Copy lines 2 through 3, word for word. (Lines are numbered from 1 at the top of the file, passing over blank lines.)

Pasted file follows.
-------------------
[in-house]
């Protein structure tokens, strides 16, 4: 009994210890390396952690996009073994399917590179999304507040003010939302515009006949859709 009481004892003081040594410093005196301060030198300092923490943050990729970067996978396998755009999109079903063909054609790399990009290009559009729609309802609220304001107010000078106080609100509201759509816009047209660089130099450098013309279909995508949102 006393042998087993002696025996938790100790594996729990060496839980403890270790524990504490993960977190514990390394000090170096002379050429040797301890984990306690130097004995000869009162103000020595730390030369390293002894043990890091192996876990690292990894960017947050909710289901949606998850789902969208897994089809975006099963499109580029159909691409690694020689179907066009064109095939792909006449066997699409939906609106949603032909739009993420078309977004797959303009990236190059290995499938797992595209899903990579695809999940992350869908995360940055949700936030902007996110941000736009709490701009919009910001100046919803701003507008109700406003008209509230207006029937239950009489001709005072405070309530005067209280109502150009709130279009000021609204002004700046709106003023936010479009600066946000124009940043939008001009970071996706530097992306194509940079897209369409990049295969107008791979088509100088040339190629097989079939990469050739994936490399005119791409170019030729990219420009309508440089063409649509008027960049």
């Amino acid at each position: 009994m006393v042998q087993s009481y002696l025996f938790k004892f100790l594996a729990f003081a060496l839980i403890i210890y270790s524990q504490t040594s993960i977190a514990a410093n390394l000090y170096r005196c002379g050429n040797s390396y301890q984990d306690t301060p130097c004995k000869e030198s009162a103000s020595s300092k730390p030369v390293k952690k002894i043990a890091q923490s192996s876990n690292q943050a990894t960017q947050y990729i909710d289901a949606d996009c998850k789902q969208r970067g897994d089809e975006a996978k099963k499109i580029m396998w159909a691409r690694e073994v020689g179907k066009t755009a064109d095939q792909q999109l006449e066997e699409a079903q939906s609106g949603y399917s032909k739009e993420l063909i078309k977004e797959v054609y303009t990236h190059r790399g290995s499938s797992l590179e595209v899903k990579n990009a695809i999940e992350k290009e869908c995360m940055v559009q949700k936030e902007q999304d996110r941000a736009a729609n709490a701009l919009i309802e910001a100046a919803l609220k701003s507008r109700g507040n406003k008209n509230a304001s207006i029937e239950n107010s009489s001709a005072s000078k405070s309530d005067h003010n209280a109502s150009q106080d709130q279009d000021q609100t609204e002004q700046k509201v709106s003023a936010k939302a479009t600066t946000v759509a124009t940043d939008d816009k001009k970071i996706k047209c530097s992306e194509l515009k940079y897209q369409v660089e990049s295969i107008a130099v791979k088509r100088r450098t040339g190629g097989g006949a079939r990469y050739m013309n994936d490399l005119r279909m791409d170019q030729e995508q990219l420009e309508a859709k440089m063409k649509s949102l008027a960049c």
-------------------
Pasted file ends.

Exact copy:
């Protein structure tokens, strides 16, 4: 009994210890390396952690996009073994399917590179999304507040003010939302515009006949859709 009481004892003081040594410093005196301060030198300092923490943050990729970067996978396998755009999109079903063909054609790399990009290009559009729609309802609220304001107010000078106080609100509201759509816009047209660089130099450098013309279909995508949102 006393042998087993002696025996938790100790594996729990060496839980403890270790524990504490993960977190514990390394000090170096002379050429040797301890984990306690130097004995000869009162103000020595730390030369390293002894043990890091192996876990690292990894960017947050909710289901949606998850789902969208897994089809975006099963499109580029159909691409690694020689179907066009064109095939792909006449066997699409939906609106949603032909739009993420078309977004797959303009990236190059290995499938797992595209899903990579695809999940992350869908995360940055949700936030902007996110941000736009709490701009919009910001100046919803701003507008109700406003008209509230207006029937239950009489001709005072405070309530005067209280109502150009709130279009000021609204002004700046709106003023936010479009600066946000124009940043939008001009970071996706530097992306194509940079897209369409990049295969107008791979088509100088040339190629097989079939990469050739994936490399005119791409170019030729990219420009309508440089063409649509008027960049």
């Amino acid at each position: 009994m006393v042998q087993s009481y002696l025996f938790k004892f100790l594996a729990f003081a060496l839980i403890i210890y270790s524990q504490t040594s993960i977190a514990a410093n390394l000090y170096r005196c002379g050429n040797s390396y301890q984990d306690t301060p130097c004995k000869e030198s009162a103000s020595s300092k730390p030369v390293k952690k002894i043990a890091q923490s192996s876990n690292q943050a990894t960017q947050y990729i909710d289901a949606d996009c998850k789902q969208r970067g897994d089809e975006a996978k099963k499109i580029m396998w159909a691409r690694e073994v020689g179907k066009t755009a064109d095939q792909q999109l006449e066997e699409a079903q939906s609106g949603y399917s032909k739009e993420l063909i078309k977004e797959v054609y303009t990236h190059r790399g290995s499938s797992l590179e595209v899903k990579n990009a695809i999940e992350k290009e869908c995360m940055v559009q949700k936030e902007q999304d996110r941000a736009a729609n709490a701009l919009i309802e910001a100046a919803l609220k701003s507008r109700g507040n406003k008209n509230a304001s207006i029937e239950n107010s009489s001709a005072s000078k405070s309530d005067h003010n209280a109502s150009q106080d709130q279009d000021q609100t609204e002004q700046k509201v709106s003023a936010k939302a479009t600066t946000v759509a124009t940043d939008d816009k001009k970071i996706k047209c530097s992306e194509l515009k940079y897209q369409v660089e990049s295969i107008a130099v791979k088509r100088r450098t040339g190629g097989g006949a079939r990469y050739m013309n994936d490399l005119r279909m791409d170019q030729e995508q990219l420009e309508a859709k440089m063409k649509s949102l008027a960049c």